Systematic reviews have a central role in evidence-based medicine. The quantitative systematic review, also known as meta-analysis, provides a logical structure for quantifying evidence and for exploring bias and diversity in research systematically. It is essential that clinicians, educators, and researchers understand the methods that comprise this research tool, particularly the basic step-by-step process, and know when numerical pooling of data is appropriate. The essay describes how systematic reviews are best conducted and when statistical pooling of data is appropriate. Systematic reviews are scientific investigations with planned methods that use original studies as subjects and synthesize the results of multiple studies using strategies to limit bias and random error. This process requires judgments to be made explicit, and should be question driven, protocol based, reproducible, and comprehensive in scope. Meta-analysis provides a framework for research synthesis, increases power and precision, provides an overall estimate and range of effect, and identifies greater- than-expected variability among study results (heterogeneity). Meta-analysis does not remove subjectivity from the process of synthesis, identify sources of variability among studies, or obviate the need for sound, compassionate clinical reasoning. Statistical heterogeneity should be anticipated and welcomed. It forces a consideration of clinical heterogeneity as well as variation in study protocol and quality. Statistical tests for homogeneity are insensitive and do not indicate sources of heterogeneity, making such consideration imperative. The most common and popular measures of efficacy for a meta-analysis are the standardized difference between two means, the relative risk, and the odds ratio. An additional measure, the number needed to treat, with its 95% confidence interval is the most clinically useful measure of the effects of an intervention and is useful for comparing the relative effectiveness of different interventions for the same condition. Important parts of metaanalysis and sensitivity and subgroup analyses are best considered a priori and should be used to explore heterogeneity and to test for publication bias and variation in study quality.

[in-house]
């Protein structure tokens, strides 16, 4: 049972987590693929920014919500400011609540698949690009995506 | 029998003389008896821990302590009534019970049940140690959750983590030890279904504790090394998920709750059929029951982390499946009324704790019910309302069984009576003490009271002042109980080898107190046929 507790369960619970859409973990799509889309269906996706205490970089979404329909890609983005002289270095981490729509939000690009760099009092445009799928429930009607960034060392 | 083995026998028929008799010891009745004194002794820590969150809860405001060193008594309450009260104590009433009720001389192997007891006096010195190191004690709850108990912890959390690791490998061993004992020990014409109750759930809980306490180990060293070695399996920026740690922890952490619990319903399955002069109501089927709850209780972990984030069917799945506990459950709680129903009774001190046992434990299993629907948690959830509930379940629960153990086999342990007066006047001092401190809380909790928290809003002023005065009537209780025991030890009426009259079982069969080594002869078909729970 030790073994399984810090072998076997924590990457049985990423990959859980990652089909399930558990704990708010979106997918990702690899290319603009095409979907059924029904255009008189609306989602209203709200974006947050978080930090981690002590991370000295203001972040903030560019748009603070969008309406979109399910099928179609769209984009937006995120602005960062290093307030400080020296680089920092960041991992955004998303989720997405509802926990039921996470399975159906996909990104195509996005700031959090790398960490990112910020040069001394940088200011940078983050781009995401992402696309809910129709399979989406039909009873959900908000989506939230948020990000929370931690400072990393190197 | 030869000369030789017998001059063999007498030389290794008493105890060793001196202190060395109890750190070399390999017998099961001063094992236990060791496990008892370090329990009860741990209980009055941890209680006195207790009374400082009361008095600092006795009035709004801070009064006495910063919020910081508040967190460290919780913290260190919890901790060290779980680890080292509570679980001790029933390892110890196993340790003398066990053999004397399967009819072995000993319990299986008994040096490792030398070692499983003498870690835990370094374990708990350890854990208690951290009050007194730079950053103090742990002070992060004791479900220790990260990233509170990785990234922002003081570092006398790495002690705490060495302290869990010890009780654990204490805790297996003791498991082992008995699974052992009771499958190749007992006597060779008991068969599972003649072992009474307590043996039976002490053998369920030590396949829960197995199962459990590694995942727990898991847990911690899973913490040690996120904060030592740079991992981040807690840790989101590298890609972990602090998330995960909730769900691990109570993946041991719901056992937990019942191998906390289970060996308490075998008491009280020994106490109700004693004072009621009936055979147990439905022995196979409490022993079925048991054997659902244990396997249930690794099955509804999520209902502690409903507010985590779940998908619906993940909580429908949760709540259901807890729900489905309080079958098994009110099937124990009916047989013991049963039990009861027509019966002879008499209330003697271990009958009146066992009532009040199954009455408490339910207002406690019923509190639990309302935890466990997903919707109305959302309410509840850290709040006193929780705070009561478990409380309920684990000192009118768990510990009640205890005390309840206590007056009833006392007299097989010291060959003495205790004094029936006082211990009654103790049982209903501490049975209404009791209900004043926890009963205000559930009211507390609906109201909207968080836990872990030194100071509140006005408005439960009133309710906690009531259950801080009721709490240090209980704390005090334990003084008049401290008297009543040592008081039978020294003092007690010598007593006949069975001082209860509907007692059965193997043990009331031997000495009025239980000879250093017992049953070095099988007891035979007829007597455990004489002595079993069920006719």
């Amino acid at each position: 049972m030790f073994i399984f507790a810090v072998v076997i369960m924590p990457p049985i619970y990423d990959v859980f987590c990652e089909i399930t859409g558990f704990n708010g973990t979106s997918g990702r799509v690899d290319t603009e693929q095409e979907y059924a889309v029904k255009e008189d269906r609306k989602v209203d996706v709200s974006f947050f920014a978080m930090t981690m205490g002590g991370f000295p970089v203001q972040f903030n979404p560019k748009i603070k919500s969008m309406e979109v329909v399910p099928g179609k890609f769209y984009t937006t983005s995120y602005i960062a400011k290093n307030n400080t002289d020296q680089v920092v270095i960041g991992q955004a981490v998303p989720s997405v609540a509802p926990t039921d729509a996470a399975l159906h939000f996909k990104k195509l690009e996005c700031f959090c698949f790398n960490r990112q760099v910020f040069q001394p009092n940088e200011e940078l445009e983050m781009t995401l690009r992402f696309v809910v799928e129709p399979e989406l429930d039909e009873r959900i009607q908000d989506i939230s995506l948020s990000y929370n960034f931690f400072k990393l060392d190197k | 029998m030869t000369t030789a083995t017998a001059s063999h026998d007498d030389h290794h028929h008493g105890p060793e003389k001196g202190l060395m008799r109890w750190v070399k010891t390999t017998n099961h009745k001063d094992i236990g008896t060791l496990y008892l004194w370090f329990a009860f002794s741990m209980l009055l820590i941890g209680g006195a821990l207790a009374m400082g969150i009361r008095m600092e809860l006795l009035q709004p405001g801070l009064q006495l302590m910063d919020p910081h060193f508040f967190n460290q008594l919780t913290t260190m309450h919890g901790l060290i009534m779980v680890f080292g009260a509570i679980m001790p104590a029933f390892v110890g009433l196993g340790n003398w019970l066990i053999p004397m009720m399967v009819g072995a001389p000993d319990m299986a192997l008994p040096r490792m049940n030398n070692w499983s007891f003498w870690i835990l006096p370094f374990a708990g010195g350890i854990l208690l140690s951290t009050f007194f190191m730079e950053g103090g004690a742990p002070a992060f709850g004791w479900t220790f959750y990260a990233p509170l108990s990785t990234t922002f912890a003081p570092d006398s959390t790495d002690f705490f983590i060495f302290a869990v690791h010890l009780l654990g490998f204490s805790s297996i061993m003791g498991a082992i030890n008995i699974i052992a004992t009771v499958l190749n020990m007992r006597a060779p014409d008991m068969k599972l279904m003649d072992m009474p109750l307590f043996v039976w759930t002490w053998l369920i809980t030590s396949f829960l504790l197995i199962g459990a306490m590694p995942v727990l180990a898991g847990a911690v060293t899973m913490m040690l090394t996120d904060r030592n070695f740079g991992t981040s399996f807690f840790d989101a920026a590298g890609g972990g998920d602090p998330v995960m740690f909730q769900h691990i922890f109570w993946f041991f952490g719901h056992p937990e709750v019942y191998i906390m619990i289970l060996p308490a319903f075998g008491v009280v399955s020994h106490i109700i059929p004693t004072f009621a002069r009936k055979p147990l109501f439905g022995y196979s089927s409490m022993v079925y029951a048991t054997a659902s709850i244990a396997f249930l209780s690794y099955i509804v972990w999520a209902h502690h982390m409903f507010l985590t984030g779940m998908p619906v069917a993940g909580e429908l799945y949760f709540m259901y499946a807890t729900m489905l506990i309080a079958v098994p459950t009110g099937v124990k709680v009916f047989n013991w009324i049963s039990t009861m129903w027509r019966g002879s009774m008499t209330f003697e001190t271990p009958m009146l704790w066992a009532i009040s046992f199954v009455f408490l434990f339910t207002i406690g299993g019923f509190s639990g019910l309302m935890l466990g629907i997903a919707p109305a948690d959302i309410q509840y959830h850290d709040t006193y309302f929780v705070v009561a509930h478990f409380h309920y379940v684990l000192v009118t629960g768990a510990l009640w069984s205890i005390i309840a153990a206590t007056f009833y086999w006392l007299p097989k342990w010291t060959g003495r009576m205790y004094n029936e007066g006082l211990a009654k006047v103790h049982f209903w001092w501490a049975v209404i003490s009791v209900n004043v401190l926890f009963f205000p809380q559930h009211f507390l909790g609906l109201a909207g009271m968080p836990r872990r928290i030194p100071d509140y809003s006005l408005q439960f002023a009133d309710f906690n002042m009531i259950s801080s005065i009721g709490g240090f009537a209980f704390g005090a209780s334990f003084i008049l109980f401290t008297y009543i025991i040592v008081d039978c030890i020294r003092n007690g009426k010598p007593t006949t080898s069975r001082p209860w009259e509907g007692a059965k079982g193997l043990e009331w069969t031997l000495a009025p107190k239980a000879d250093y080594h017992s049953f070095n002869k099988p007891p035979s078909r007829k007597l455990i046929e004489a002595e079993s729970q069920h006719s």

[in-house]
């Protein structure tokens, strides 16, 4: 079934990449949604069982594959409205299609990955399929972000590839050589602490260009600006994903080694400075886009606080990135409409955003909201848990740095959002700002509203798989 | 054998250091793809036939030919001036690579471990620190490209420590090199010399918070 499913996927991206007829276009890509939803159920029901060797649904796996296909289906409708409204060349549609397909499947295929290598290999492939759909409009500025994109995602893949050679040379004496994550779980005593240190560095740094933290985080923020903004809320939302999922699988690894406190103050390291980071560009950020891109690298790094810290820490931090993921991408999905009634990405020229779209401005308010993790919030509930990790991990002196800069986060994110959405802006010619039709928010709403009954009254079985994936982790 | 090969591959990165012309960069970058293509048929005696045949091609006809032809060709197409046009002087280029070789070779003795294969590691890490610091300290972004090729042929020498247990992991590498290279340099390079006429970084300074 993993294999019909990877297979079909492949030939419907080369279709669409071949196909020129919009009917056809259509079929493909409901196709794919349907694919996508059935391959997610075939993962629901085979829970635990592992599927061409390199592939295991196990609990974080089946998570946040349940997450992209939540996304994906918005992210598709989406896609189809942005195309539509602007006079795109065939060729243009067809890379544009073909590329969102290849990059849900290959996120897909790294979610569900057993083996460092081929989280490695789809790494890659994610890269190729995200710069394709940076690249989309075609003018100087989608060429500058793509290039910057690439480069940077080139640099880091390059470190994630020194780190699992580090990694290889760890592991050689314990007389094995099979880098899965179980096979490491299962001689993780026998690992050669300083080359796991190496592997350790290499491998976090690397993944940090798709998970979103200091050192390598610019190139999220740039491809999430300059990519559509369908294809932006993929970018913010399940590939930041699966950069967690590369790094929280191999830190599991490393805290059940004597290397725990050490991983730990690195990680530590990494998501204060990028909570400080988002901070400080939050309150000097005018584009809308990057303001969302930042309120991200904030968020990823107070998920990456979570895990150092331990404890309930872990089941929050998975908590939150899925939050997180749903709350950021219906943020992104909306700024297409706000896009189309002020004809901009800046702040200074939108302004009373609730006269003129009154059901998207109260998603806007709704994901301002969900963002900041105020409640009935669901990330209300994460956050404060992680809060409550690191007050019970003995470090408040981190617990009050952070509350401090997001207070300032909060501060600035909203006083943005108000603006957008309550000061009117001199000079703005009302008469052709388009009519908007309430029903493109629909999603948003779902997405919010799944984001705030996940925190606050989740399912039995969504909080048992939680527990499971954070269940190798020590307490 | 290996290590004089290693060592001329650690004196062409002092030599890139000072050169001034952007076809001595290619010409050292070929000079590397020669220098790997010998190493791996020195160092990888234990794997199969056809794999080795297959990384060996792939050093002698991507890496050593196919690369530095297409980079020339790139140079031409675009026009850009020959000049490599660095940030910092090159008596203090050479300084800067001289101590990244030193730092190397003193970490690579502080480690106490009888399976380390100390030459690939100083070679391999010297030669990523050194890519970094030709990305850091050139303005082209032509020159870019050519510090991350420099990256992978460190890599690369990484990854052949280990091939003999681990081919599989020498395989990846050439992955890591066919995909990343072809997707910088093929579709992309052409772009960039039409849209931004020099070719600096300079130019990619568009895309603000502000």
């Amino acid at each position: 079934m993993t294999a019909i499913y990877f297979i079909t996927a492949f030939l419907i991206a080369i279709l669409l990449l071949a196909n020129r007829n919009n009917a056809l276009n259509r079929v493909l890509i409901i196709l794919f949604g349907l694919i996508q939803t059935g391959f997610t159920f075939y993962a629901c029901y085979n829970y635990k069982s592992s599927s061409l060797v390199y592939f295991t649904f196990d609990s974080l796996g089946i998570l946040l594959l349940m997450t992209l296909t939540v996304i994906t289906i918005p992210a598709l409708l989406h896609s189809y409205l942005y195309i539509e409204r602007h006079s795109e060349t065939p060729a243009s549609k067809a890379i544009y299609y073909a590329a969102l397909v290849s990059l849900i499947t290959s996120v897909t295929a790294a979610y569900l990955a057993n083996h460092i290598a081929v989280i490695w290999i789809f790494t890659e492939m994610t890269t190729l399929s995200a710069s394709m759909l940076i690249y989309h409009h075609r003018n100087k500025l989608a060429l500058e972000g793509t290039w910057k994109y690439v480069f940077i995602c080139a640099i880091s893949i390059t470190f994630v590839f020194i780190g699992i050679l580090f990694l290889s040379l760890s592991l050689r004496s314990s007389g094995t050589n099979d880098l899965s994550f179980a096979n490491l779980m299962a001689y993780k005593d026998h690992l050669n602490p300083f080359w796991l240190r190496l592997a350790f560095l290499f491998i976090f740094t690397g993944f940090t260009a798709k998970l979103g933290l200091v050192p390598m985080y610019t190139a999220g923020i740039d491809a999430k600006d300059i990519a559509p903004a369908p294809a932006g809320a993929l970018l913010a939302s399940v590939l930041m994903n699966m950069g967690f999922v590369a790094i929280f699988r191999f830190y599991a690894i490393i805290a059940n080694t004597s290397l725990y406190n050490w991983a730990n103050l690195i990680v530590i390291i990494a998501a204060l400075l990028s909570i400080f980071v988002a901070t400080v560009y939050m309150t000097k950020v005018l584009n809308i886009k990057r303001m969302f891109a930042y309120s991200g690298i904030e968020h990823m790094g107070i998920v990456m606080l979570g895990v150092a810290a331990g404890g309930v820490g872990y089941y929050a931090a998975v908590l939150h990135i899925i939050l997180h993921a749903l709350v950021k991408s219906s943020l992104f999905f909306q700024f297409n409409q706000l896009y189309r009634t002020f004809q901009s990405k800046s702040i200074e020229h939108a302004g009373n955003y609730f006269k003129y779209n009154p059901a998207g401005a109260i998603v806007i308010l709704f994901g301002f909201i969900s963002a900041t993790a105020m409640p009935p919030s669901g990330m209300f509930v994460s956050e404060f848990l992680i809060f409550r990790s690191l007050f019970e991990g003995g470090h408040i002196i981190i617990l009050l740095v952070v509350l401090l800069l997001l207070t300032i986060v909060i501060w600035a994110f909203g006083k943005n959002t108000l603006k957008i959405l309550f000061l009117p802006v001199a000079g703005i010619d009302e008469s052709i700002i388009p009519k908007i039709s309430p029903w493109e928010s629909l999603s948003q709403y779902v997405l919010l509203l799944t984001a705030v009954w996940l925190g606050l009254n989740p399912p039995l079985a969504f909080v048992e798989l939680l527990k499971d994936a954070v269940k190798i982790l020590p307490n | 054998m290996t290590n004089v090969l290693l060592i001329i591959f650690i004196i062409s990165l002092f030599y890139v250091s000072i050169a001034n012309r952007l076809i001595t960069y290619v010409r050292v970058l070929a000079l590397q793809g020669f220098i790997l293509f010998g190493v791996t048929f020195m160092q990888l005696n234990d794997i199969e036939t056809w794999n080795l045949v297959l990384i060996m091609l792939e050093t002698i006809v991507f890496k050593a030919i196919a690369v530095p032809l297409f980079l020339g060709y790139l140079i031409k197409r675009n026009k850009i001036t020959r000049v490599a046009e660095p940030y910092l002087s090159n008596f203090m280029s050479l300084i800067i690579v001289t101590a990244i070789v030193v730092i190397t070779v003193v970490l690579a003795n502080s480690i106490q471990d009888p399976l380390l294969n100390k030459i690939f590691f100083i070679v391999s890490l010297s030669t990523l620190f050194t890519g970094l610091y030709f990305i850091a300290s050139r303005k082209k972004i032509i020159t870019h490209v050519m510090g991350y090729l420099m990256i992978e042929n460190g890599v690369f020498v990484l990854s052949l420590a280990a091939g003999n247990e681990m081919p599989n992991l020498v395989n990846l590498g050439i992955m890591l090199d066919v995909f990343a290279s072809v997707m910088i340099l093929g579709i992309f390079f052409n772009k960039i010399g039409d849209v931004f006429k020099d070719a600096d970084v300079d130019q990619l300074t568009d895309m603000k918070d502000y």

|Original language||English (US)|
|Issue number||6 SUPPL.|
|State||Published - Jun 9 1999|
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